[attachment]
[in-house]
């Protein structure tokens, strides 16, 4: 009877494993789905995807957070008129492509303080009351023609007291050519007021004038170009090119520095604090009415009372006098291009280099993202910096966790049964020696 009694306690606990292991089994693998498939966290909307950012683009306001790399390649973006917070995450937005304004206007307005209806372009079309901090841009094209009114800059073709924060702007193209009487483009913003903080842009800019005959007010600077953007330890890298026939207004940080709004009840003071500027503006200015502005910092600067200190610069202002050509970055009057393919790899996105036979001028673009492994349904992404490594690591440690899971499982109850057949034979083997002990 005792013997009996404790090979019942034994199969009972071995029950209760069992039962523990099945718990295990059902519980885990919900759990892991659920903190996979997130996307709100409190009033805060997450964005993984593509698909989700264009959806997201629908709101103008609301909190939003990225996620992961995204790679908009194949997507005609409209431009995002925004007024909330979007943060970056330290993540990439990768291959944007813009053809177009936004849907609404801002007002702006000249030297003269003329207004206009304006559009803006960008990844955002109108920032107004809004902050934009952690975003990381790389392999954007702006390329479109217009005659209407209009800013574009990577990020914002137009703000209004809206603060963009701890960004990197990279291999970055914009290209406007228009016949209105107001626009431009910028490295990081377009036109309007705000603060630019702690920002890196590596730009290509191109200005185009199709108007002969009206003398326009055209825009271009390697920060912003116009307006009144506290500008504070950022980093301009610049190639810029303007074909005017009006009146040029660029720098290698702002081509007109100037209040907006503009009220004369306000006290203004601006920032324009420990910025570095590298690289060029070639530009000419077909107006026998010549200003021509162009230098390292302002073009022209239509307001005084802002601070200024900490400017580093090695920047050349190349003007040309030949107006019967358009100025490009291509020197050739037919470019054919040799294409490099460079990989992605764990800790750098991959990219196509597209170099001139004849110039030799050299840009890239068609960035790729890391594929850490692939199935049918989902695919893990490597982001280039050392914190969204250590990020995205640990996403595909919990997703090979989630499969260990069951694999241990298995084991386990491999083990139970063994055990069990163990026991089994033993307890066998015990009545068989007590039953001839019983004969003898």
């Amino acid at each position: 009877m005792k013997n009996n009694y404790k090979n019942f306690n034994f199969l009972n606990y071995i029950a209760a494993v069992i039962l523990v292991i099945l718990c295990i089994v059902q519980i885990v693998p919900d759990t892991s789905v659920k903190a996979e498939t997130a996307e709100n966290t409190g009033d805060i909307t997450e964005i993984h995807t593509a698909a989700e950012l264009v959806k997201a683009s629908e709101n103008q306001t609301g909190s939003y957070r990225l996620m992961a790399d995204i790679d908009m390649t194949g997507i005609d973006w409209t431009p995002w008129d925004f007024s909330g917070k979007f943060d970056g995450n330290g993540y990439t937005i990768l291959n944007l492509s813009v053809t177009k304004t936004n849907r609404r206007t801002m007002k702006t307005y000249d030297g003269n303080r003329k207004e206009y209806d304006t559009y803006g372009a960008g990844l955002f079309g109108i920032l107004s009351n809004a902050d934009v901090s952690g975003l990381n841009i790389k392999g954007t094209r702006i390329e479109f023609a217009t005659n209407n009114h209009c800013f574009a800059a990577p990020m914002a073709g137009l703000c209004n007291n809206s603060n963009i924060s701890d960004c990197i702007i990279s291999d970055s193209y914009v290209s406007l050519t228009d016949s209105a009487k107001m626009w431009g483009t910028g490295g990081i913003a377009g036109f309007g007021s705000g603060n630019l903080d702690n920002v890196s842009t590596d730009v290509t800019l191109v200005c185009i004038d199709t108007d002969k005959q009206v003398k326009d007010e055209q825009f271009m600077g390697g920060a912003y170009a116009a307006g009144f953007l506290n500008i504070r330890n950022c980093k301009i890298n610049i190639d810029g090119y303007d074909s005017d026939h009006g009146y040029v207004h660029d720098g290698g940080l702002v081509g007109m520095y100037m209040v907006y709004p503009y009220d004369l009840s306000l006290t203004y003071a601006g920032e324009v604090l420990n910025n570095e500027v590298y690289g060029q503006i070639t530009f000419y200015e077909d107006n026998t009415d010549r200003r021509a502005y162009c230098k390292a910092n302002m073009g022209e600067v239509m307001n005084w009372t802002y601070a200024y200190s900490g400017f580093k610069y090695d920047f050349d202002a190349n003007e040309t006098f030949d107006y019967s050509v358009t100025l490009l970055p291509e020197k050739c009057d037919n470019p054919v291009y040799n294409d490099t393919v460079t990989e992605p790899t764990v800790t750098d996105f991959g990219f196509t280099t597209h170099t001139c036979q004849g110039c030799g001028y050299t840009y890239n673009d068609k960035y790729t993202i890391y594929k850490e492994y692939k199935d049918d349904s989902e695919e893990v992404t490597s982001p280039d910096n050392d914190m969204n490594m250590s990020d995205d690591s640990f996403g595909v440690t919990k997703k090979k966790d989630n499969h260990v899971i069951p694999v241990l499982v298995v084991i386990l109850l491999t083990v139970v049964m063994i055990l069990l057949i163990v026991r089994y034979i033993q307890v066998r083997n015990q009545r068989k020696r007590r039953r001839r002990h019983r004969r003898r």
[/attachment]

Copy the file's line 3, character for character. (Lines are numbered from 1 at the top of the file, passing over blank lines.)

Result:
């Amino acid at each position: 009877m005792k013997n009996n009694y404790k090979n019942f306690n034994f199969l009972n606990y071995i029950a209760a494993v069992i039962l523990v292991i099945l718990c295990i089994v059902q519980i885990v693998p919900d759990t892991s789905v659920k903190a996979e498939t997130a996307e709100n966290t409190g009033d805060i909307t997450e964005i993984h995807t593509a698909a989700e950012l264009v959806k997201a683009s629908e709101n103008q306001t609301g909190s939003y957070r990225l996620m992961a790399d995204i790679d908009m390649t194949g997507i005609d973006w409209t431009p995002w008129d925004f007024s909330g917070k979007f943060d970056g995450n330290g993540y990439t937005i990768l291959n944007l492509s813009v053809t177009k304004t936004n849907r609404r206007t801002m007002k702006t307005y000249d030297g003269n303080r003329k207004e206009y209806d304006t559009y803006g372009a960008g990844l955002f079309g109108i920032l107004s009351n809004a902050d934009v901090s952690g975003l990381n841009i790389k392999g954007t094209r702006i390329e479109f023609a217009t005659n209407n009114h209009c800013f574009a800059a990577p990020m914002a073709g137009l703000c209004n007291n809206s603060n963009i924060s701890d960004c990197i702007i990279s291999d970055s193209y914009v290209s406007l050519t228009d016949s209105a009487k107001m626009w431009g483009t910028g490295g990081i913003a377009g036109f309007g007021s705000g603060n630019l903080d702690n920002v890196s842009t590596d730009v290509t800019l191109v200005c185009i004038d199709t108007d002969k005959q009206v003398k326009d007010e055209q825009f271009m600077g390697g920060a912003y170009a116009a307006g009144f953007l506290n500008i504070r330890n950022c980093k301009i890298n610049i190639d810029g090119y303007d074909s005017d026939h009006g009146y040029v207004h660029d720098g290698g940080l702002v081509g007109m520095y100037m209040v907006y709004p503009y009220d004369l009840s306000l006290t203004y003071a601006g920032e324009v604090l420990n910025n570095e500027v590298y690289g060029q503006i070639t530009f000419y200015e077909d107006n026998t009415d010549r200003r021509a502005y162009c230098k390292a910092n302002m073009g022209e600067v239509m307001n005084w009372t802002y601070a200024y200190s900490g400017f580093k610069y090695d920047f050349d202002a190349n003007e040309t006098f030949d107006y019967s050509v358009t100025l490009l970055p291509e020197k050739c009057d037919n470019p054919v291009y040799n294409d490099t393919v460079t990989e992605p790899t764990v800790t750098d996105f991959g990219f196509t280099t597209h170099t001139c036979q004849g110039c030799g001028y050299t840009y890239n673009d068609k960035y790729t993202i890391y594929k850490e492994y692939k199935d049918d349904s989902e695919e893990v992404t490597s982001p280039d910096n050392d914190m969204n490594m250590s990020d995205d690591s640990f996403g595909v440690t919990k997703k090979k966790d989630n499969h260990v899971i069951p694999v241990l499982v298995v084991i386990l109850l491999t083990v139970v049964m063994i055990l069990l057949i163990v026991r089994y034979i033993q307890v066998r083997n015990q009545r068989k020696r007590r039953r001839r002990h019983r004969r003898r």